Monthly Archives: October 2014

Yesterday’s Event


The Washington Post has called Senior Judge Royce C. Lamberth, US District Court for the District of Columbia, “a shoot-from-the-hip Texan known for taking a hard line against what he sees as government incompetence” and “a genial giant of a public servant.” Yesterday, Judge Lamberth joined Dean Tacha — former Chief Judge, US Court of Appeals for Tenth Circuit — for a candid conversation about transnational litigation.

Transnational Litigation


We are hosting a meeting of the U.S. Chamber Institute today, and as a result, the students are invited to a unique lunch event described above.  Professor Childress sent the following message to the students:  “Have you ever wondered what goes on behind the bench when reading cases? Please join two distinguished judges, Judge Lamberth and former Judge Tacha, as they discuss how judges approach transnational cases.”



I had the opportunity to share an update on our Parris Institute for Professional Formation at Pepperdine University’s Advancement and Public Affairs Annual Retreat yesterday morning.  The event was held at the Reagan Presidential Library in Simi Valley.

After my panel, I left to return to the law school, and on my way out I had to stop and take the picture above.  I am sure that you remember President Reagan’s famous statement to Mr. Gorbachev regarding the Berlin Wall.  In my opinion, one of the neatest things at the Reagan Library is this 9 1/2 foot tall section of the Berlin Wall.

What a wonderful reminder of the human quest for freedom.

LRW Exam

Grades in law school are different than grades in other academic settings (e.g., undergraduate education) because of the historic (and now, contemporary) use of the forced curve.  It is a mathematical certainty that 90% of our hyper-successful students will not be in the top 10% of the class, and that will be a brand new experience for many of our students.

For our first-semester, first-year students, the majority of grades will come from three final exams that are scheduled in December.  Those three exams–Civil Procedure, Contracts, and Torts–will account for twelve of their fourteen graded units this semester.

The other two graded units are from the Legal Research & Writing (“LRW”) course.  LRW is different from the other three classes in many ways, including multiple components to the final course grade.  90% of the LRW grade comes from out-of-class writing assignments, including a whopping 70% from an Open-Library Office Memorandum that will be assigned this Friday and is due in three weeks (Friday, November 21, at 8:30am).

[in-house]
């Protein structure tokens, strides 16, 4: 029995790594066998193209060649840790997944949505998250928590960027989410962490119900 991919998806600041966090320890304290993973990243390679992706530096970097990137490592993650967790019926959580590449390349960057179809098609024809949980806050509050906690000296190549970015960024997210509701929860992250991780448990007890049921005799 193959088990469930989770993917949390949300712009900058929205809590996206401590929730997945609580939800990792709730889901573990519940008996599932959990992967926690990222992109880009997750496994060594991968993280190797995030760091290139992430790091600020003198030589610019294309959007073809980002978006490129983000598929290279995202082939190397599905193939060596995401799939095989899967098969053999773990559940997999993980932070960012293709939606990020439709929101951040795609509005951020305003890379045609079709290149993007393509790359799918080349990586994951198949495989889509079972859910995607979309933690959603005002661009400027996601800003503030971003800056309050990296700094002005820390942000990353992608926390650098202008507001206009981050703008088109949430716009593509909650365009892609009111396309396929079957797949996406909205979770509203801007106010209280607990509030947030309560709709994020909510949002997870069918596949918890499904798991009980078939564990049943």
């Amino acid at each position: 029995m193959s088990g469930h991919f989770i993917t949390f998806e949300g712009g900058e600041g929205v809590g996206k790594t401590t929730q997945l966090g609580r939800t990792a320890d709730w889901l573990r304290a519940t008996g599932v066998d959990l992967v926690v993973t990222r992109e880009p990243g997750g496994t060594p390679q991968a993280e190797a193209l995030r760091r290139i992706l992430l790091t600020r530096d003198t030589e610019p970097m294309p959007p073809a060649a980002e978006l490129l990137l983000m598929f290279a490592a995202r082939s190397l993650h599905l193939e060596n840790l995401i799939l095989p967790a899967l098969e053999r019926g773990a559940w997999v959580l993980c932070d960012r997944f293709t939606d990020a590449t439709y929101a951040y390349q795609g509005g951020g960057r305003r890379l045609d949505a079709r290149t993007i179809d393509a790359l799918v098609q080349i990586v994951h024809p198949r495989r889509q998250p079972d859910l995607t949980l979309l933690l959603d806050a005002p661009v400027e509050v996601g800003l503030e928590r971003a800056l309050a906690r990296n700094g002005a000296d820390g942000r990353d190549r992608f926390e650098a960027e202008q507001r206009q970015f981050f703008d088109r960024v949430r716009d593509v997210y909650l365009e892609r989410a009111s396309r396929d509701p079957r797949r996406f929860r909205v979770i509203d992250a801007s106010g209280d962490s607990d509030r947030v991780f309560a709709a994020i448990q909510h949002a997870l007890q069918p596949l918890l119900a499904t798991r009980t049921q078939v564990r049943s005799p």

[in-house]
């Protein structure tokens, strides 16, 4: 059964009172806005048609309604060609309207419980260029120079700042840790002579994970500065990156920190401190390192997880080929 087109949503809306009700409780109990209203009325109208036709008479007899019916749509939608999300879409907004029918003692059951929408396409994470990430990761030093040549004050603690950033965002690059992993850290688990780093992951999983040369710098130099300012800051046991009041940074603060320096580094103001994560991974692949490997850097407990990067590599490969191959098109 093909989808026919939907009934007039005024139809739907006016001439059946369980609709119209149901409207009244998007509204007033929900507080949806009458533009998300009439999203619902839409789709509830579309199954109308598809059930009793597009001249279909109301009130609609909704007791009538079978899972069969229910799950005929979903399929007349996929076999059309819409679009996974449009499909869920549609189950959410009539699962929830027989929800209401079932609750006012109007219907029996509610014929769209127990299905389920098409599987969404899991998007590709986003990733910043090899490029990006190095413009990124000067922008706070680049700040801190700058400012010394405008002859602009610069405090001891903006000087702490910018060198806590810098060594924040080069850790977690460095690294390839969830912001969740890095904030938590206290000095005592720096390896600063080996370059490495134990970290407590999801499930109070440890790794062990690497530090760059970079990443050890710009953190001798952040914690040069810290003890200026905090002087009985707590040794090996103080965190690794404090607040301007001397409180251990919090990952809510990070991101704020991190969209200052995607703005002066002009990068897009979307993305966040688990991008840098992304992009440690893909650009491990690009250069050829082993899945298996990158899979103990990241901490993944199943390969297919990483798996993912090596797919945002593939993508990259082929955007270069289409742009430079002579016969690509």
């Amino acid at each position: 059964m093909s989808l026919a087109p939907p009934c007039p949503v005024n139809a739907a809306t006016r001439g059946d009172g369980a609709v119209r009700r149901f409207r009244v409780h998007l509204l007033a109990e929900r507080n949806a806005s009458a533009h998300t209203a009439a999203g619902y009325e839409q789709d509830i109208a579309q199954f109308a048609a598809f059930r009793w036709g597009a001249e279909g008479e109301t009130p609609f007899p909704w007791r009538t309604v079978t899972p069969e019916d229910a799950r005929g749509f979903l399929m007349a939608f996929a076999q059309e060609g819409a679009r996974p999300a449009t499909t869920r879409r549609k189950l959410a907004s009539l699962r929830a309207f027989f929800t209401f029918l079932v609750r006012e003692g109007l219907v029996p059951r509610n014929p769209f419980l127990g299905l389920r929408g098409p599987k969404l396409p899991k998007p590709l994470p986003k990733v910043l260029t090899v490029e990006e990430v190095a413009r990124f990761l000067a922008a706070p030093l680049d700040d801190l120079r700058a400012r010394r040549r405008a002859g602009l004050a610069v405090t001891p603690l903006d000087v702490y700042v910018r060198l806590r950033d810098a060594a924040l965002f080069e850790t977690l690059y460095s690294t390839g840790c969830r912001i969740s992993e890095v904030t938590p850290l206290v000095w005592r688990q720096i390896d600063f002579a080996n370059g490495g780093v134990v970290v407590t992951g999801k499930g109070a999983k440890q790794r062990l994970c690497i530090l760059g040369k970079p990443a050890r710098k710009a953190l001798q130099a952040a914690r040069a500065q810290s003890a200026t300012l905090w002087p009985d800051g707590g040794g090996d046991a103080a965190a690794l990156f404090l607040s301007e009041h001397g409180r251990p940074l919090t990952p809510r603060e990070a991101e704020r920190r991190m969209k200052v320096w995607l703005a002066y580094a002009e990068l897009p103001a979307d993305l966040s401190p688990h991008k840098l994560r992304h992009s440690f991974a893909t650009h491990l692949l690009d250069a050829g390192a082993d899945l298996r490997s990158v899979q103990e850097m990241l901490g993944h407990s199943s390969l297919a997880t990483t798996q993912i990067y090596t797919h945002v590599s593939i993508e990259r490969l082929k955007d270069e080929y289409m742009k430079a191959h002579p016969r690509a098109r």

But LRW has one in-class exam during the fall semester, worth 10% of the final grade, and that exam happens to be today.

Today’s LRW exam format will be multiple choice, and will cover a variety of topics discussed and taught in class, including the American legal system, the weight of legal authorities, research methods, the principles underlying effective objective writing, and the Bluebook legal citation rules. 

So, today is the first graded exam for our 1Ls.  Although it is only worth 10% of two units, it provides a small taste of the weighty exams that are just around the corner.


SBA Deans Forum

Once or twice each semester, we host a “town hall” meeting that we call the SBA Deans Forum.  All students are invited to this event where the deans provide updates to the student body and are available to answer questions. In addition, the Student Bar Association (“SBA”) leaders have time reserved at the end to field questions and concerns from the student body without administrators present.

The SBA Deans Forum is scheduled at lunch today.  As is tradition, Diddy Riese cookies will be served!

We place a high value on the accessibility of our faculty, staff, and administration to our student body, and the SBA Deans Forum is indicative of that value.


Class of 2017 Professionalism Oath

Yesterday was the inaugural Parris Institute Launch Week’s Capstone Day.  It was an outstanding day.

Our 1L class had the unique opportunity to watch ten different attorneys in action in front of the three-person Ninth Circuit Bankruptcy Appellate Panel, followed by an insightful Q & A with the judges.

Later, they had another unique opportunity — to hear from Los Angeles City Attorney, Mike Feuer, again followed by a wonderful Q & A session.

Finally, the Class of 2017 worked together to construct their very own oath of professionalism, which was administered to them by the Honorable Terry Jill Adamson.  Following the oath, they signed their names in a gorgeous book to commemorate this special occasion:

Here is the oath they wrote for the Class of 2017:

We as the 1L 2017 class of Pepperdine School of Law do hereby take this Oath of Professionalism this 23 day of October 2014:

We solemnly swear:

– We will spiritedly represent our clients in the pursuit of Justice.
– We will take our assignments seriously regardless of their magnitude and make the most of our opportunities
– We will perform our duties with the highest level of integrity
– We will treat our peers and opponents with honesty and civility regardless of circumstances.